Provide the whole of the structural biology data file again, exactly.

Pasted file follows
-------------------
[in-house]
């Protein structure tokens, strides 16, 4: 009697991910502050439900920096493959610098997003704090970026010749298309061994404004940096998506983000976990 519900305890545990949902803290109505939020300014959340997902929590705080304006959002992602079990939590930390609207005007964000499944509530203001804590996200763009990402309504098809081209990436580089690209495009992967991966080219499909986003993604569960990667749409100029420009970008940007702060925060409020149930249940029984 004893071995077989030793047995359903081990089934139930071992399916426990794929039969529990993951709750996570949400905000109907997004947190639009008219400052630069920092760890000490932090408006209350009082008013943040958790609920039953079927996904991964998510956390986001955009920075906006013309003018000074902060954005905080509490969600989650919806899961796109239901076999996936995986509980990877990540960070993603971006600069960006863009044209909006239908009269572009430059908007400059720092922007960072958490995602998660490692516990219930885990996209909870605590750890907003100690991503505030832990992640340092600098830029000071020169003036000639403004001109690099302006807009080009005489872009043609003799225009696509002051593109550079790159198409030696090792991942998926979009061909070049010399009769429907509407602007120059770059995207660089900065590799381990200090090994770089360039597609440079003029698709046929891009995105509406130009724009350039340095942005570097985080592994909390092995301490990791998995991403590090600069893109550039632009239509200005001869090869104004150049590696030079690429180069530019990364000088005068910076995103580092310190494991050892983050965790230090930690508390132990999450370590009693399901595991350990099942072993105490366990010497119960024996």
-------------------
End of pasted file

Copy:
[in-house]
């Protein structure tokens, strides 16, 4: 009697991910502050439900920096493959610098997003704090970026010749298309061994404004940096998506983000976990 519900305890545990949902803290109505939020300014959340997902929590705080304006959002992602079990939590930390609207005007964000499944509530203001804590996200763009990402309504098809081209990436580089690209495009992967991966080219499909986003993604569960990667749409100029420009970008940007702060925060409020149930249940029984 004893071995077989030793047995359903081990089934139930071992399916426990794929039969529990993951709750996570949400905000109907997004947190639009008219400052630069920092760890000490932090408006209350009082008013943040958790609920039953079927996904991964998510956390986001955009920075906006013309003018000074902060954005905080509490969600989650919806899961796109239901076999996936995986509980990877990540960070993603971006600069960006863009044209909006239908009269572009430059908007400059720092922007960072958490995602998660490692516990219930885990996209909870605590750890907003100690991503505030832990992640340092600098830029000071020169003036000639403004001109690099302006807009080009005489872009043609003799225009696509002051593109550079790159198409030696090792991942998926979009061909070049010399009769429907509407602007120059770059995207660089900065590799381990200090090994770089360039597609440079003029698709046929891009995105509406130009724009350039340095942005570097985080592994909390092995301490990791998995991403590090600069893109550039632009239509200005001869090869104004150049590696030079690429180069530019990364000088005068910076995103580092310190494991050892983050965790230090930690508390132990999450370590009693399901595991350990099942072993105490366990010497119960024996």